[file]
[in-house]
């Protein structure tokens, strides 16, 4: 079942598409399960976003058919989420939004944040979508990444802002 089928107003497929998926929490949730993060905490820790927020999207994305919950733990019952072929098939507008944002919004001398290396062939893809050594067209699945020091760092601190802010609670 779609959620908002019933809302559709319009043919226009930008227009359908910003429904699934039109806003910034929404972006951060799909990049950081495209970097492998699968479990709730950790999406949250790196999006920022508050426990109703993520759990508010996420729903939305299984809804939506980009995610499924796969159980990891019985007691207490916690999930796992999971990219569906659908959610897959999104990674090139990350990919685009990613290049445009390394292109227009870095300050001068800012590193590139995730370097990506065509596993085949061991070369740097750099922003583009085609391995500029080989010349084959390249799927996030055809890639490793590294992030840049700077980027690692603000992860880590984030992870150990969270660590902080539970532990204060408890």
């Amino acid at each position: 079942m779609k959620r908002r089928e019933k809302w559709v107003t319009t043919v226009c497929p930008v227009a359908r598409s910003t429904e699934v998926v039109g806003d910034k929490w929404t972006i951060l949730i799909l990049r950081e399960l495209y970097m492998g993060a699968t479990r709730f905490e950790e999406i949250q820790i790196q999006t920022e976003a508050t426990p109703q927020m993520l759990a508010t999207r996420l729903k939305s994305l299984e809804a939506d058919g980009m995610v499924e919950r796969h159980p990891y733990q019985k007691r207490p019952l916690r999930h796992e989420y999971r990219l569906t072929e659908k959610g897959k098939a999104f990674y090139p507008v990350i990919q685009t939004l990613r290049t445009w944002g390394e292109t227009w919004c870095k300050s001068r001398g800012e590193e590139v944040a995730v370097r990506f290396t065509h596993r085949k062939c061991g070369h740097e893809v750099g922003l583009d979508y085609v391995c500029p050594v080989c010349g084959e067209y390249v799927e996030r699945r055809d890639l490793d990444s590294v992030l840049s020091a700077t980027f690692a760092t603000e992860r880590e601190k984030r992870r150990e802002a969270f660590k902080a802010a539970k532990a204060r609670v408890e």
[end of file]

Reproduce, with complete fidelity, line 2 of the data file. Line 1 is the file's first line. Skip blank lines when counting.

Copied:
């Protein structure tokens, strides 16, 4: 079942598409399960976003058919989420939004944040979508990444802002 089928107003497929998926929490949730993060905490820790927020999207994305919950733990019952072929098939507008944002919004001398290396062939893809050594067209699945020091760092601190802010609670 779609959620908002019933809302559709319009043919226009930008227009359908910003429904699934039109806003910034929404972006951060799909990049950081495209970097492998699968479990709730950790999406949250790196999006920022508050426990109703993520759990508010996420729903939305299984809804939506980009995610499924796969159980990891019985007691207490916690999930796992999971990219569906659908959610897959999104990674090139990350990919685009990613290049445009390394292109227009870095300050001068800012590193590139995730370097990506065509596993085949061991070369740097750099922003583009085609391995500029080989010349084959390249799927996030055809890639490793590294992030840049700077980027690692603000992860880590984030992870150990969270660590902080539970532990204060408890």